Commenced in January 2007
Frequency: Monthly
Edition: International
Paper Count: 3

deprivation Related Publications

3 Child Homicide Victimization and Community Context: A Research Note

Authors: Bohsiu Wu

Abstract:

Among serious crimes, child homicide is a rather rare event. However, the killing of children stirs up a special type of emotion in society that pales other criminal acts. This study examines the relevancy of three possible community-level explanations for child homicide: social deprivation, female empowerment, and social isolation. The social deprivation hypothesis posits that child homicide results from lack of resources in communities. The female empowerment hypothesis argues that a higher female status translates into a higher level of capability to prevent child homicide. Finally, the social isolation hypothesis regards child homicide as a result of lack of social connectivity. Child homicide data, aggregated by US postal ZIP codes in California from 1990 to 1999, were analyzed with a negative binomial regression. The results of the negative binomial analysis demonstrate that social deprivation is the most salient and consistent predictor among all other factors in explaining child homicide victimization at the ZIP-code level. Both social isolation and female labor force participation are weak predictors of child homicide victimization across communities. Further, results from the negative binomial regression show that it is the communities with a higher, not lower, degree of female labor force participation that are associated with a higher count of child homicide. It is possible that poor communities with a higher level of female employment have a lesser capacity to provide the necessary care and protection for the children. Policies aiming at reducing social deprivation and strengthening female empowerment possess the potential to reduce child homicide in the community.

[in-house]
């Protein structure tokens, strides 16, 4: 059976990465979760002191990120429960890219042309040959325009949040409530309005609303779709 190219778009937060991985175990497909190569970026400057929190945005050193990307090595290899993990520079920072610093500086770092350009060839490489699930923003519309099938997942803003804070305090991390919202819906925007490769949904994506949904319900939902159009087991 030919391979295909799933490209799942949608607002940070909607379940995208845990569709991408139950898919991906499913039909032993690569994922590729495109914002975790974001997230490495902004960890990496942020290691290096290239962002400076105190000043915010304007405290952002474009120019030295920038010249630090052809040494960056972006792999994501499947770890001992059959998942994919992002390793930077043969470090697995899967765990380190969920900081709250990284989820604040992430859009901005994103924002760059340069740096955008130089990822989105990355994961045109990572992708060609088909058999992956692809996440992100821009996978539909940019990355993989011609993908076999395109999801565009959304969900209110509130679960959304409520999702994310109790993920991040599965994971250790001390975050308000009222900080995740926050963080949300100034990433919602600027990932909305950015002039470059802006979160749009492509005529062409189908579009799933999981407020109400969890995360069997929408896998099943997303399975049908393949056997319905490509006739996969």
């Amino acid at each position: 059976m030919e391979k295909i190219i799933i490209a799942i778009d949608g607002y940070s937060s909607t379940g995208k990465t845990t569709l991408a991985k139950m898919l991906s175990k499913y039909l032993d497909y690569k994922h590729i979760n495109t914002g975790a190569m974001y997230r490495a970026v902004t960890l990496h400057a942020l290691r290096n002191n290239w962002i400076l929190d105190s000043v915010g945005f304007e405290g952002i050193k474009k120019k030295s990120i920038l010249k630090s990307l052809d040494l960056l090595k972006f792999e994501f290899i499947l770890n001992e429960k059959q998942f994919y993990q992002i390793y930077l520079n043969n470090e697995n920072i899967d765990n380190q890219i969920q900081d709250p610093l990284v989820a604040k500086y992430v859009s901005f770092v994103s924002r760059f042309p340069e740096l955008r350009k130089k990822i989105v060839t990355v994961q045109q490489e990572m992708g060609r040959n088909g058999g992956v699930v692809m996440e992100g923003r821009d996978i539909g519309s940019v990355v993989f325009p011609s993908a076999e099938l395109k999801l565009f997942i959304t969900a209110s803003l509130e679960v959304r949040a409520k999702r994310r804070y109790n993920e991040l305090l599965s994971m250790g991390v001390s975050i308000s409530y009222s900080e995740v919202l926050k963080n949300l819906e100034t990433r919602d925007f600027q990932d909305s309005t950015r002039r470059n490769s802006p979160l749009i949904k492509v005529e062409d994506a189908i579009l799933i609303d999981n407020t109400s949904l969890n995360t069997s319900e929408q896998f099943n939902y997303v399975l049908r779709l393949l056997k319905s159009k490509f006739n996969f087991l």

Keywords: Isolation, Empowerment, deprivation, child homicide

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2 Political and Economic Transition of People with Disabilities Related to Globalization

Authors: Jihye Jeon

Abstract:

This paper analyzes the political and economic issues that people with disabilities face related to globalization; how people with disabilities have been adapting globalization and surviving under worldwide competition system. It explains that economic globalization exacerbates inequality and deprivation of people with disabilities. The rising tide of neo-liberal welfare policies emphasized efficiency, downsized social expenditure for people with disabilities, excluded people with disabilities against labor market, and shifted them from welfare system to nothing. However, there have been people with disabilities' political responses to globalization, which are characterized by a global network of people with disabilities as well as participation to global governance. Their resistance can be seen as an attempt to tackle the problems that economic globalization has produced. It is necessary paradigm shift of disability policy from dependency represented by disability benefits to independency represented by labor market policies for people with disabilities.

Keywords: Resistance, Economic Globalization, people with disability, deprivation, welfare cut, disability right movement

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1 Disparity in Socio-Economic Development and Its Implications on Communal Conflicts: A Study on India's North-Eastern Region

Authors: Debasis Neogi

Abstract:

India-s North-Eastern part, comprising of seven states, is a lowly developed, tribal population dominated region in India. Inspite of the common Mongoloid origin and lifestyle of majority of the population residing here, sharp differences exist in the status of their socio-economic development. The present paper, through a state-wise analysis, makes an attempt to find out the extent of this disparity, especially on the socio-economic front. It illustrates the situations prevailing in health, education, economic and social cohesion sector. Discussion on the implications of such disparity on social stability finds that the causes of frequent insurgency activities, that have been penetrating the region for a long time, thereby creating communal conflicts, can be traced in the economic deprivation and disparity. In the last section, the paper makes policy prescription and suggests how by taking care of disparity and deprivation both poverty and the problem of communal conflicts can be controlled.

Keywords: Development, deprivation, disparity, communal conflicts

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